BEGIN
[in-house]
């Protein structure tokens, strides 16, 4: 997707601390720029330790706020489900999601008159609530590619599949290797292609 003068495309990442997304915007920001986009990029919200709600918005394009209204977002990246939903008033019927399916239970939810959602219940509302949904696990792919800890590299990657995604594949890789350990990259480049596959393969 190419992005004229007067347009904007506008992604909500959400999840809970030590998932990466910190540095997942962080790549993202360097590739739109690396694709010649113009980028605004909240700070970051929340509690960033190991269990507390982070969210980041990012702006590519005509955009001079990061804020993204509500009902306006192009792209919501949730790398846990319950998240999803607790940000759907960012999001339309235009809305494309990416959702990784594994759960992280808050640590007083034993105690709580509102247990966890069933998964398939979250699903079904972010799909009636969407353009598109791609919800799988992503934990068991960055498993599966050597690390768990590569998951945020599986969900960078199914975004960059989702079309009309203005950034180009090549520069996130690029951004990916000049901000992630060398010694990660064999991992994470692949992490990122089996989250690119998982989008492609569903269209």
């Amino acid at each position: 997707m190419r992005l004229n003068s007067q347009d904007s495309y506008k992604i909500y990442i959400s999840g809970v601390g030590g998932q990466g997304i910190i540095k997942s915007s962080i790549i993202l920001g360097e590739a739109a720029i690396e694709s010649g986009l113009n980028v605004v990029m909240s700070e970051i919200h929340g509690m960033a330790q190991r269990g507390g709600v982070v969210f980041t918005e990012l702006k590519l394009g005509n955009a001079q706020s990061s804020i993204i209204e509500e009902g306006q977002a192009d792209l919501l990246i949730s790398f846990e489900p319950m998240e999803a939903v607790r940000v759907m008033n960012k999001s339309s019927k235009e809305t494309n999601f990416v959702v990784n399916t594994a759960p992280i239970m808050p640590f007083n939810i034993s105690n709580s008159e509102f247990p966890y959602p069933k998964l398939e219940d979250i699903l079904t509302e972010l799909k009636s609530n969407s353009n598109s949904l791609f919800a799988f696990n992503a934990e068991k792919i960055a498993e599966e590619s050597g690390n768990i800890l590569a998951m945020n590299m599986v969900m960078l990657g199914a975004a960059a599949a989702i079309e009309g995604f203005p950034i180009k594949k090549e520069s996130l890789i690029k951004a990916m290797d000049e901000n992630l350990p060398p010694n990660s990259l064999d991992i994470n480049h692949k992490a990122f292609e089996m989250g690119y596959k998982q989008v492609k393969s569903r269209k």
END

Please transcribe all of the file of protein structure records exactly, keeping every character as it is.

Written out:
[in-house]
């Protein structure tokens, strides 16, 4: 997707601390720029330790706020489900999601008159609530590619599949290797292609 003068495309990442997304915007920001986009990029919200709600918005394009209204977002990246939903008033019927399916239970939810959602219940509302949904696990792919800890590299990657995604594949890789350990990259480049596959393969 190419992005004229007067347009904007506008992604909500959400999840809970030590998932990466910190540095997942962080790549993202360097590739739109690396694709010649113009980028605004909240700070970051929340509690960033190991269990507390982070969210980041990012702006590519005509955009001079990061804020993204509500009902306006192009792209919501949730790398846990319950998240999803607790940000759907960012999001339309235009809305494309990416959702990784594994759960992280808050640590007083034993105690709580509102247990966890069933998964398939979250699903079904972010799909009636969407353009598109791609919800799988992503934990068991960055498993599966050597690390768990590569998951945020599986969900960078199914975004960059989702079309009309203005950034180009090549520069996130690029951004990916000049901000992630060398010694990660064999991992994470692949992490990122089996989250690119998982989008492609569903269209």
């Amino acid at each position: 997707m190419r992005l004229n003068s007067q347009d904007s495309y506008k992604i909500y990442i959400s999840g809970v601390g030590g998932q990466g997304i910190i540095k997942s915007s962080i790549i993202l920001g360097e590739a739109a720029i690396e694709s010649g986009l113009n980028v605004v990029m909240s700070e970051i919200h929340g509690m960033a330790q190991r269990g507390g709600v982070v969210f980041t918005e990012l702006k590519l394009g005509n955009a001079q706020s990061s804020i993204i209204e509500e009902g306006q977002a192009d792209l919501l990246i949730s790398f846990e489900p319950m998240e999803a939903v607790r940000v759907m008033n960012k999001s339309s019927k235009e809305t494309n999601f990416v959702v990784n399916t594994a759960p992280i239970m808050p640590f007083n939810i034993s105690n709580s008159e509102f247990p966890y959602p069933k998964l398939e219940d979250i699903l079904t509302e972010l799909k009636s609530n969407s353009n598109s949904l791609f919800a799988f696990n992503a934990e068991k792919i960055a498993e599966e590619s050597g690390n768990i800890l590569a998951m945020n590299m599986v969900m960078l990657g199914a975004a960059a599949a989702i079309e009309g995604f203005p950034i180009k594949k090549e520069s996130l890789i690029k951004a990916m290797d000049e901000n992630l350990p060398p010694n990660s990259l064999d991992i994470n480049h692949k992490a990122f292609e089996m989250g690119y596959k998982q989008v492609k393969s569903r269209k």